In recent years, Horowitz also wrapped up his Alex Rider series.  That was a phenomenal series — the beginning was a bit slow, but the meat of the series was incredible… though the final book lacked the punch of the series’s high points.  It was good to see a satisfying end to the series, but it lacked the punch of some of the other titles.

Oblivion was the same.  It provided a satisfying resolution, but it still lacked that punch.

The strength of Oblivion, though, is that the reader can pick it up without reading (or remembering) the previous four books — each element, character, and complication is reintroduced in such a way that the reader immediately picks things up, but it won’t be a tedious section for the devoted fan.

The basic premise has to do with the doorways — the Gatekeepers can traverse through any of 25 doorways scattered around the world.  They act like wormholes — step in one door and step out across the planet.  At the end of Necropolis, they fled through a door in a hurry.  Because they didn’t plan their journey through the door, they ended up scattered around the world — Jamie in England, Scott and Pedro in Italy, Scarlet in Egypt, and Matt in South America.  Horowitz does a good job of following these characters.  Since they are in vastly different places and situations, it’s easy to keep them straight — and by following each character for several chapters, you get to know the characters without jumping around a lot.  That being said, Horowitz does head-hop a lot within a scene, sometimes switching in mid-sentence.  It’s a style choice he made, but I personally don’t care for it.  It can be a bit tough keeping track of who’s thinking what, and all that.

Anyway, when they fled through the doors and ended up scattered, the Old Ones intercepted somehow — the Gatekeepers (and two companions with them) found themselves ten years in the future, where Earth is almost a post-apocalyptical wasteland — and the doors are suddenly non-functional.  So, five children need to get to Oblivion (which is on Antarctica) without the use of the doors, and in a world where almost no one flies or drives.  The challenges and obstacles they face are a captivating read.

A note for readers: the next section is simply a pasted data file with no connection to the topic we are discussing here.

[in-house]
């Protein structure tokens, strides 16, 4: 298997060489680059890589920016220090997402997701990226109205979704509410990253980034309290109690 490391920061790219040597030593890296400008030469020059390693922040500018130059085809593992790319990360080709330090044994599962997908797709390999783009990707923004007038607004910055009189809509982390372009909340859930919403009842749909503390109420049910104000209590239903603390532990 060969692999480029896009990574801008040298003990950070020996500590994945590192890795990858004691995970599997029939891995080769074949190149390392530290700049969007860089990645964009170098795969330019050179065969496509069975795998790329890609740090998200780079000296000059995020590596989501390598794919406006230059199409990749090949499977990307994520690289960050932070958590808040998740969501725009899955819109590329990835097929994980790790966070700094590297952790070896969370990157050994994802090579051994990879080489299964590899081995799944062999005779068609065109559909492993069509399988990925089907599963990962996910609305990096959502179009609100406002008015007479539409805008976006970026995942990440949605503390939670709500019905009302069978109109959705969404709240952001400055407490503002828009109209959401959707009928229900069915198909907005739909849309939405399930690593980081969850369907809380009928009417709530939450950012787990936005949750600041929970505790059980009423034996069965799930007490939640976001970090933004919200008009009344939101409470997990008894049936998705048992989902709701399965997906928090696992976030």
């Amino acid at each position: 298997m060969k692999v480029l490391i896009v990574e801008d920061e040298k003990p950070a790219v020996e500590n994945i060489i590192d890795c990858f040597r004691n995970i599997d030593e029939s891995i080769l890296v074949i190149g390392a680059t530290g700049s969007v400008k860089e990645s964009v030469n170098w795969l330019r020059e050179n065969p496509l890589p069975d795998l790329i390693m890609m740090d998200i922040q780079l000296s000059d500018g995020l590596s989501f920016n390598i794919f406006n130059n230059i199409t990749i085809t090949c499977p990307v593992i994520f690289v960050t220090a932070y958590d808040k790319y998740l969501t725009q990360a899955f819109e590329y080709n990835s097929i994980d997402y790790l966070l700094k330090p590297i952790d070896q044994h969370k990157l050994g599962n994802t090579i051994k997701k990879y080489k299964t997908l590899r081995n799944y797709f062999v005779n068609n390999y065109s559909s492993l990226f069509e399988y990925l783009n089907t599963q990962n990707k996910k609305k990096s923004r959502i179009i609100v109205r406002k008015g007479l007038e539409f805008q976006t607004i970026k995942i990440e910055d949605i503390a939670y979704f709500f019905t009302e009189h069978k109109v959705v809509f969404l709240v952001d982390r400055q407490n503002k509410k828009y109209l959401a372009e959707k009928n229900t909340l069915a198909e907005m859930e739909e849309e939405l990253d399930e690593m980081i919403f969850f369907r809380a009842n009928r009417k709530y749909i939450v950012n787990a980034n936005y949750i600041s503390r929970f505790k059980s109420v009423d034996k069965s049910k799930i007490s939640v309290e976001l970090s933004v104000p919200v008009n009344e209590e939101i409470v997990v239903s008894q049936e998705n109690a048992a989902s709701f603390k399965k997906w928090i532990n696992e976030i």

There are a lot of interesting themes in this book — trust, betrayal, self-sacrifice.  The self-sacrifice one is particularly well done, and carried out by more than one character and sometimes in surprising ways.  As well, while it is clear that the almost-post-apocalyptic world has largely to do with the Old Ones sending Earth on a downward spiral, it’s clear (and even alluded to once) that this same devastation could have happened without the Old Ones — if humanity suddenly stopped caring about each other and the planet — we are not far from this devastation.  It was an interesting reflection.

There are several very meaningful and moving scenes in this book.  The best one, the once that made me feel all tingly with sadness, was when Jamie ended up in England by himself.  He’s Scott’s twin brother and, in many ways, is the least independent of the Gatekeepers.  So when he ends up in a post-apocalyptic English town where he knows no one and is stuck there because the door doesn’t work, the reader finds him one evening at the door, pushing it open, walking through, and then repeating the action.  That, and the conversation after, is a heartbreaker.  Horowitz is particularly good at scenes like this.

Horowitz tends to do best when he’s working with a small numbers of characters in close-quartered action — like in the Alex Rider series.  I find he loses some of his strength and tension when he stretches himself too thin, like in this book, which has an abundance of characters doing things.  In the end, it felt a bit like a surface treatment of the story.  However, at 590 pages, to go to a good depth might make the book a little too daunting.

So, overall, it’s a bit of a mixed bag — good story, good characters, easy to follow, but lacking in some depth.

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Book Review: The Power of Appreciative Inquiry

The Power of Appreciative Inquiry: A Practical Guide to Positive Change

Diana Whitney and Amanda Trosten-Bloom

The Power of Appreciative Inquiry describes a wildly popular approach to organizational change that dramatically improves performance by encouraging people to study, discuss, learn from, and build on what’s working, rather than simply trying to fix what’s not. Whitney and Trosten-Bloom use examples from many different types of organizations to illustrate Appreciative Inquiry (AI) in action. A how-to book but not a manual, The Power of Appreciative Inquiry describes the newest ideas and practices in the field of Appreciative Inquiry since its inception in 1985. In updating the second edition, the authors conducted an appreciative inquiry with first edition readers, focusing especially on users in markets and universities.  At the urging of these readers, the authors have included a new chapter on the community applications of Appreciative Inquiry, as well as a host of new examples and other enhancements.